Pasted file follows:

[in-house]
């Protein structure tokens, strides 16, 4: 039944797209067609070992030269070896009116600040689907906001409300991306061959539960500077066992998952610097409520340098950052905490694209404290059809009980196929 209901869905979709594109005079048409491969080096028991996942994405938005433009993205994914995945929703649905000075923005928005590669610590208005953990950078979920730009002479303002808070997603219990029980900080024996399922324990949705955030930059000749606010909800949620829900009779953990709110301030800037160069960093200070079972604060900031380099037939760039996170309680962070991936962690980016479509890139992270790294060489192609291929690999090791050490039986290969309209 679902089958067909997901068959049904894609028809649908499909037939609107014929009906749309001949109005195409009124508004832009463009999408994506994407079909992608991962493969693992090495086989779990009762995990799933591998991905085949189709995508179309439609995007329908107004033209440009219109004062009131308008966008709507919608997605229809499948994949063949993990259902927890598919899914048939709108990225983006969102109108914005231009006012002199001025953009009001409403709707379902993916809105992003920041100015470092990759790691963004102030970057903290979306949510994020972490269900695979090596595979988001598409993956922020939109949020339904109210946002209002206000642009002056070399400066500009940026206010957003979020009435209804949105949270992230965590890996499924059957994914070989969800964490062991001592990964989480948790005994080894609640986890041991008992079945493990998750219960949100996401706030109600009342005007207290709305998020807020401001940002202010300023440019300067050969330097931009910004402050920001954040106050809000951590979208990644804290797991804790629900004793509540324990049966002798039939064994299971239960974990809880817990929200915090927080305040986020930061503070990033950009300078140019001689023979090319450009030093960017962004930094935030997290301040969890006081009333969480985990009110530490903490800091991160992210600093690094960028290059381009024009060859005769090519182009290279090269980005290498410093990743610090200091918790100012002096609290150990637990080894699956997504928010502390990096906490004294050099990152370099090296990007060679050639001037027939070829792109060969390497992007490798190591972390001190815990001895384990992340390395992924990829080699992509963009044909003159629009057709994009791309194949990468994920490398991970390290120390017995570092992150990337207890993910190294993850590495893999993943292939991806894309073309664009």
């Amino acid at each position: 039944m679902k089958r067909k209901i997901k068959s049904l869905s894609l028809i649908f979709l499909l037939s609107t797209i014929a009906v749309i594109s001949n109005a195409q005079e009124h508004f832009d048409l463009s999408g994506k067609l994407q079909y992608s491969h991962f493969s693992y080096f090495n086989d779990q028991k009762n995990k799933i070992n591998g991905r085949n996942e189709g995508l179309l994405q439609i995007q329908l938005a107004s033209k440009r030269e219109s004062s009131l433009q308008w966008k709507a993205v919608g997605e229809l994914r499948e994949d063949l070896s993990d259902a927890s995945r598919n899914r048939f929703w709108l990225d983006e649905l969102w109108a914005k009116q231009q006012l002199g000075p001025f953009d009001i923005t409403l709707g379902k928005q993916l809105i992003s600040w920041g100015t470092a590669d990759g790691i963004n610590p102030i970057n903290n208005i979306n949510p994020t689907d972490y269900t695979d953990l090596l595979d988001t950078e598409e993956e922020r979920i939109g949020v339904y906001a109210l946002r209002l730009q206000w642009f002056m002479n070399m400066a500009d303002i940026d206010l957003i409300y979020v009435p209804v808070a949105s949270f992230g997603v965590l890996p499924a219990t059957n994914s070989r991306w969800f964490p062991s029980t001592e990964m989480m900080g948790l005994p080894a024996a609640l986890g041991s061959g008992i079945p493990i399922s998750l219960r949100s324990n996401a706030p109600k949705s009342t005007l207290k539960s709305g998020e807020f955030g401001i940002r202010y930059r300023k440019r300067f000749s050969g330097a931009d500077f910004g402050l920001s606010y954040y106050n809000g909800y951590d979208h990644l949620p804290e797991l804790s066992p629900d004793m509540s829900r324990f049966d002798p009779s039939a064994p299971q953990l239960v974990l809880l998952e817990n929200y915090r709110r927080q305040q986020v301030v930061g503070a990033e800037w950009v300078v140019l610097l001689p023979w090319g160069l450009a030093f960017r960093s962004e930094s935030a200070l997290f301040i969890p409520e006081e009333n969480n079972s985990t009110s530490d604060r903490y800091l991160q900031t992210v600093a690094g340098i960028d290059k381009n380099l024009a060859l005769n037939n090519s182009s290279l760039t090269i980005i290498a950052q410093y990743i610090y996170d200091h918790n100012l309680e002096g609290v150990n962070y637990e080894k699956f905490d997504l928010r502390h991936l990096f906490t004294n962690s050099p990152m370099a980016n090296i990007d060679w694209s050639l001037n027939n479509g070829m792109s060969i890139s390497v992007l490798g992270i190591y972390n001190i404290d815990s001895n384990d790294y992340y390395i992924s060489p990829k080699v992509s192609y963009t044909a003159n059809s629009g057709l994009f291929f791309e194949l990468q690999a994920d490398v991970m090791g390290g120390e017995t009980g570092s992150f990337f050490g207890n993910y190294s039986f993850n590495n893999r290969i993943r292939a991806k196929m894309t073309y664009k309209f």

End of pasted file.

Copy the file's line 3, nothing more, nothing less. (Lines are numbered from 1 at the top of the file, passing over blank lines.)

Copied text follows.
């Amino acid at each position: 039944m679902k089958r067909k209901i997901k068959s049904l869905s894609l028809i649908f979709l499909l037939s609107t797209i014929a009906v749309i594109s001949n109005a195409q005079e009124h508004f832009d048409l463009s999408g994506k067609l994407q079909y992608s491969h991962f493969s693992y080096f090495n086989d779990q028991k009762n995990k799933i070992n591998g991905r085949n996942e189709g995508l179309l994405q439609i995007q329908l938005a107004s033209k440009r030269e219109s004062s009131l433009q308008w966008k709507a993205v919608g997605e229809l994914r499948e994949d063949l070896s993990d259902a927890s995945r598919n899914r048939f929703w709108l990225d983006e649905l969102w109108a914005k009116q231009q006012l002199g000075p001025f953009d009001i923005t409403l709707g379902k928005q993916l809105i992003s600040w920041g100015t470092a590669d990759g790691i963004n610590p102030i970057n903290n208005i979306n949510p994020t689907d972490y269900t695979d953990l090596l595979d988001t950078e598409e993956e922020r979920i939109g949020v339904y906001a109210l946002r209002l730009q206000w642009f002056m002479n070399m400066a500009d303002i940026d206010l957003i409300y979020v009435p209804v808070a949105s949270f992230g997603v965590l890996p499924a219990t059957n994914s070989r991306w969800f964490p062991s029980t001592e990964m989480m900080g948790l005994p080894a024996a609640l986890g041991s061959g008992i079945p493990i399922s998750l219960r949100s324990n996401a706030p109600k949705s009342t005007l207290k539960s709305g998020e807020f955030g401001i940002r202010y930059r300023k440019r300067f000749s050969g330097a931009d500077f910004g402050l920001s606010y954040y106050n809000g909800y951590d979208h990644l949620p804290e797991l804790s066992p629900d004793m509540s829900r324990f049966d002798p009779s039939a064994p299971q953990l239960v974990l809880l998952e817990n929200y915090r709110r927080q305040q986020v301030v930061g503070a990033e800037w950009v300078v140019l610097l001689p023979w090319g160069l450009a030093f960017r960093s962004e930094s935030a200070l997290f301040i969890p409520e006081e009333n969480n079972s985990t009110s530490d604060r903490y800091l991160q900031t992210v600093a690094g340098i960028d290059k381009n380099l024009a060859l005769n037939n090519s182009s290279l760039t090269i980005i290498a950052q410093y990743i610090y996170d200091h918790n100012l309680e002096g609290v150990n962070y637990e080894k699956f905490d997504l928010r502390h991936l990096f906490t004294n962690s050099p990152m370099a980016n090296i990007d060679w694209s050639l001037n027939n479509g070829m792109s060969i890139s390497v992007l490798g992270i190591y972390n001190i404290d815990s001895n384990d790294y992340y390395i992924s060489p990829k080699v992509s192609y963009t044909a003159n059809s629009g057709l994009f291929f791309e194949l990468q690999a994920d490398v991970m090791g390290g120390e017995t009980g570092s992150f990337f050490g207890n993910y190294s039986f993850n590495n893999r290969i993943r292939a991806k196929m894309t073309y664009k309209f």